We also added the ability to view new citations from your projects or the book or article where you created them.

Notes (0)
Bookmarks (0)

You have no saved items from this article

Project items include:
  • Saved book/article
  • Highlights
  • Quotes/citations
  • Notes
  • Bookmarks
Notes
Cite this article

Cited article

Style
Citations are available only to our active members.
Buy instant access to cite pages or passages in MLA, APA and Chicago citation styles.

(Einhorn, 1992, p. 25)

(Einhorn 25)

1. Lois J. Einhorn, Abraham Lincoln, the Orator: Penetrating the Lincoln Legend (Westport, CT: Greenwood Press, 1992), 25, http://www.questia.com/read/27419298.

Cited article

Self-Concept as a Predictor of College Freshman Academic Adjustment
Settings

Settings

Typeface
Text size Smaller Larger Reset View mode
Search within

Search within this article

Look up

Look up a word

  • Dictionary
  • Thesaurus
Please submit a word or phrase above.
Print this page

Print this page

Why can't I print more than one page at a time?

Help
Full screen

matching results for page

    Questia reader help

    How to highlight and cite specific passages

    1. Click or tap the first word you want to select.
    2. Click or tap the last word you want to select, and you’ll see everything in between get selected.
    3. You’ll then get a menu of options like creating a highlight or a citation from that passage of text.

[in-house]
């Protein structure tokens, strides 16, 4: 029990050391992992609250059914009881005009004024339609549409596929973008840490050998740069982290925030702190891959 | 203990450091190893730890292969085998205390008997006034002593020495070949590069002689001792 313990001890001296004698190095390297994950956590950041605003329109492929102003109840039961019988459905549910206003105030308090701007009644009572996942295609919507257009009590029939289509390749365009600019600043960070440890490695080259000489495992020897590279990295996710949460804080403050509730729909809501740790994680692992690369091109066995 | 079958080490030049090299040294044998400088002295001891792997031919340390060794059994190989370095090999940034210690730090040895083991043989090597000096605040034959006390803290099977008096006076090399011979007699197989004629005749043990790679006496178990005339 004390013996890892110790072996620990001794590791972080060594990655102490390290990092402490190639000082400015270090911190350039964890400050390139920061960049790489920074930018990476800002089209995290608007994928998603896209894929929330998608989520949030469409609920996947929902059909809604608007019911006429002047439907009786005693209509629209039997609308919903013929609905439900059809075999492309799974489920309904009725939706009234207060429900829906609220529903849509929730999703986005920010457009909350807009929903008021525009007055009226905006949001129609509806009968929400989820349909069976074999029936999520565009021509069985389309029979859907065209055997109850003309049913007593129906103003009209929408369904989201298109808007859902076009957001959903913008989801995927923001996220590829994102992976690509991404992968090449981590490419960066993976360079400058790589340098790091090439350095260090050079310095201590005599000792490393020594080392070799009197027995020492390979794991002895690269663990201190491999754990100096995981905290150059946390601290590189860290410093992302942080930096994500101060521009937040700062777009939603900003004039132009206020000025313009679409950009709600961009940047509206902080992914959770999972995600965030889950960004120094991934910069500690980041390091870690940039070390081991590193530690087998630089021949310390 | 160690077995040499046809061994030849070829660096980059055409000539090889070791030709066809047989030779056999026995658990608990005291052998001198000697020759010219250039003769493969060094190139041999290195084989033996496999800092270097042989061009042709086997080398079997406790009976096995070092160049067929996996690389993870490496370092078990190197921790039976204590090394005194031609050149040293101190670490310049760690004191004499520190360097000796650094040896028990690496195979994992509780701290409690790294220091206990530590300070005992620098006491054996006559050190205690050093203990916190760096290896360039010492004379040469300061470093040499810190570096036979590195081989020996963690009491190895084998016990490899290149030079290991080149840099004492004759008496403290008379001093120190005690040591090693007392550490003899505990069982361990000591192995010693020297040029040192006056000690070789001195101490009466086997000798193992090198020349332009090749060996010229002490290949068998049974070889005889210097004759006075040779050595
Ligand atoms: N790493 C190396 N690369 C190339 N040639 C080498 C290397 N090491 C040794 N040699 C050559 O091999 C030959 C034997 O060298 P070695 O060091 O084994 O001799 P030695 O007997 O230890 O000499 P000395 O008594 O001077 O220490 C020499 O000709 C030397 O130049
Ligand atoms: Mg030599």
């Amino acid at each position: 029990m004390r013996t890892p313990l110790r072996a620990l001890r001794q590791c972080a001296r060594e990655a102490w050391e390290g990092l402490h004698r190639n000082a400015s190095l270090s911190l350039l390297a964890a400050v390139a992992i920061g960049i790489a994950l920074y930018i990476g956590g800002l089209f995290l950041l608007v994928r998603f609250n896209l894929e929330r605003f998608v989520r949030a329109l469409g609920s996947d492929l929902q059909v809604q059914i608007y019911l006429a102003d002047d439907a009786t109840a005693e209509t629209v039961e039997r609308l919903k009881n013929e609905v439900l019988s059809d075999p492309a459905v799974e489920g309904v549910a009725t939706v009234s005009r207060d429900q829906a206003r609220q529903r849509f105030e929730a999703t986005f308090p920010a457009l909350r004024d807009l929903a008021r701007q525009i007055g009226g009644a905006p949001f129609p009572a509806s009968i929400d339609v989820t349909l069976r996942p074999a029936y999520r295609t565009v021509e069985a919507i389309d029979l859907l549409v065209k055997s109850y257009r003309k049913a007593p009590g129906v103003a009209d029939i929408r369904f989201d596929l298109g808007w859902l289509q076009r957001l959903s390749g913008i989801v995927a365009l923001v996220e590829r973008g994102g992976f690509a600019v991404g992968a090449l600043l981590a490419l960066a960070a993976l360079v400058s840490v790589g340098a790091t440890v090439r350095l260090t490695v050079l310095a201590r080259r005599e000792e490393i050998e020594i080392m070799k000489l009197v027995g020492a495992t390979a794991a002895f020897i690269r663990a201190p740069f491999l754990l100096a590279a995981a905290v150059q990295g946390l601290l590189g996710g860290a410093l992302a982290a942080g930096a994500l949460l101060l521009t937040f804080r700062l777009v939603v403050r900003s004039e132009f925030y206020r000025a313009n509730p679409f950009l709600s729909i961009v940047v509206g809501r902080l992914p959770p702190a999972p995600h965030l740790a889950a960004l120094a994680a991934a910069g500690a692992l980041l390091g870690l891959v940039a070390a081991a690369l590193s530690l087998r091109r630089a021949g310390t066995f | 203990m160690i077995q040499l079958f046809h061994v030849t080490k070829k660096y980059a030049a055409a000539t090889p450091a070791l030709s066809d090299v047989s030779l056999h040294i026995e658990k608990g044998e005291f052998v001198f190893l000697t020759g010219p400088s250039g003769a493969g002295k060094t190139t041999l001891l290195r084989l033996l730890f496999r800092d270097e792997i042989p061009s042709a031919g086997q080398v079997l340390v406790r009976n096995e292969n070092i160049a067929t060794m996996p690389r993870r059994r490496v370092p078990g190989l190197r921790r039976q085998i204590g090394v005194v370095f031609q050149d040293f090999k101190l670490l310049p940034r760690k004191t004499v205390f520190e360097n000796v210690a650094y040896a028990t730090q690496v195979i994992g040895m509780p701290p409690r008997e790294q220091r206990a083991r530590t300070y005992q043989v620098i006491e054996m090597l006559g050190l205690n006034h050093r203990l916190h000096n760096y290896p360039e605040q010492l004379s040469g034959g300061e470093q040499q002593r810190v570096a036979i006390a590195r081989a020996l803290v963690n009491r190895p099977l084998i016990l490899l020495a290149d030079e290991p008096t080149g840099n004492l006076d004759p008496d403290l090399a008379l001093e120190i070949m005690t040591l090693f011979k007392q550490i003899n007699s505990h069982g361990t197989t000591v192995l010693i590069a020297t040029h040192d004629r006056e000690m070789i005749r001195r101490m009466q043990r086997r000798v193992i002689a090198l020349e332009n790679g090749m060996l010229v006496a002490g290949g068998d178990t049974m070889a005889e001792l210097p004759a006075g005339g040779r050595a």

OK, got it!

    Cited passage

    Style
    Citations are available only to our active members.
    Buy instant access to cite pages or passages in MLA, APA and Chicago citation styles.

    "Portraying himself as an honest, ordinary person helped Lincoln identify with his audiences." (Einhorn, 1992, p. 25).

    "Portraying himself as an honest, ordinary person helped Lincoln identify with his audiences." (Einhorn 25)

    "Portraying himself as an honest, ordinary person helped Lincoln identify with his audiences."1

    1. Lois J. Einhorn, Abraham Lincoln, the Orator: Penetrating the Lincoln Legend (Westport, CT: Greenwood Press, 1992), 25, http://www.questia.com/read/27419298.

    Cited passage

    Thanks for trying Questia!

    Please continue trying out our research tools, but please note, full functionality is available only to our active members.

    Your work will be lost once you leave this Web page.

    Buy instant access to save your work.

    Already a member? Log in now.

    Author Advanced search

    Oops!

    An unknown error has occurred. Please click the button below to reload the page. If the problem persists, please try again in a little while.